• Preprint
    Tight coupling between leaf area index and foliage N content in arctic plant communities
    ( 2004-09-17) van Wijk, Mark T. ; Williams, Mathew ; Shaver, Gaius R.
    The large spatial heterogeneity of arctic landscapes complicates efforts to quantify key processes of these ecosystems, for example productivity, at the landscape level. Robust relationships that help to simplify and explain observed patterns, are thus powerful tools for understanding and predicting vegetation distribution and dynamics. Here we present the same linear relationship between leaf area index and total foliar nitrogen, the two factors determining the photosynthetic capacity of vegetation, across a wide range of tundra vegetation types in both Northern-Sweden and Alaska between leaf area indices of 0 and 1 m2 m-2, which is essentially the entire range of leaf area index values for the Arctic as a whole. Surprisingly, this simple relationship arises as an emergent property at the plant community level, whereas at the species level a large variability in leaf traits exists. As the relationship between LAI and foliar N exists among such varied ecosystems, the arctic environment must impose tight constraints on vegetation canopy development. This relationship simplifies the quantification of vegetation productivity of arctic vegetation types as the two most important drivers of productivity can now be estimated reliably from remotely sensed NDVI images.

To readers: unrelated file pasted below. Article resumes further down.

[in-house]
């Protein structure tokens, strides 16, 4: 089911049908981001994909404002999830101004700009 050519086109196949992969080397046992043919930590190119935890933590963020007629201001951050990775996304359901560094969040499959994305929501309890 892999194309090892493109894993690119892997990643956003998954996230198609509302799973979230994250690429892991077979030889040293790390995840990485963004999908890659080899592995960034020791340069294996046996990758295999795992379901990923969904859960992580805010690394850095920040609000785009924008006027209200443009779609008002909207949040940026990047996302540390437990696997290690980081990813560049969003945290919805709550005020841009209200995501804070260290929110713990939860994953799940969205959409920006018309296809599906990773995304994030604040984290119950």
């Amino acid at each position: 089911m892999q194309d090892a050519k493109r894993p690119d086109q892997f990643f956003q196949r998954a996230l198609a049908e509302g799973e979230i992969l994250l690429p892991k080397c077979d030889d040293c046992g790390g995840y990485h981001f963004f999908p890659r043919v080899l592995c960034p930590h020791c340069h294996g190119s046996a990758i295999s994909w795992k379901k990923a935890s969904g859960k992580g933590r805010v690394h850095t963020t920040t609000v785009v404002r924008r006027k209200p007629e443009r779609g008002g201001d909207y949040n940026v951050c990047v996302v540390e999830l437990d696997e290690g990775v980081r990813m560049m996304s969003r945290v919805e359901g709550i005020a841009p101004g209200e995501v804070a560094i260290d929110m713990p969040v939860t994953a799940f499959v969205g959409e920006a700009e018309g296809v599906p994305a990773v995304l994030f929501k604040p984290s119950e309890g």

• Preprint
    Incident radiation and the allocation of nitrogen within Arctic plant canopies : implications for predicting gross primary productivity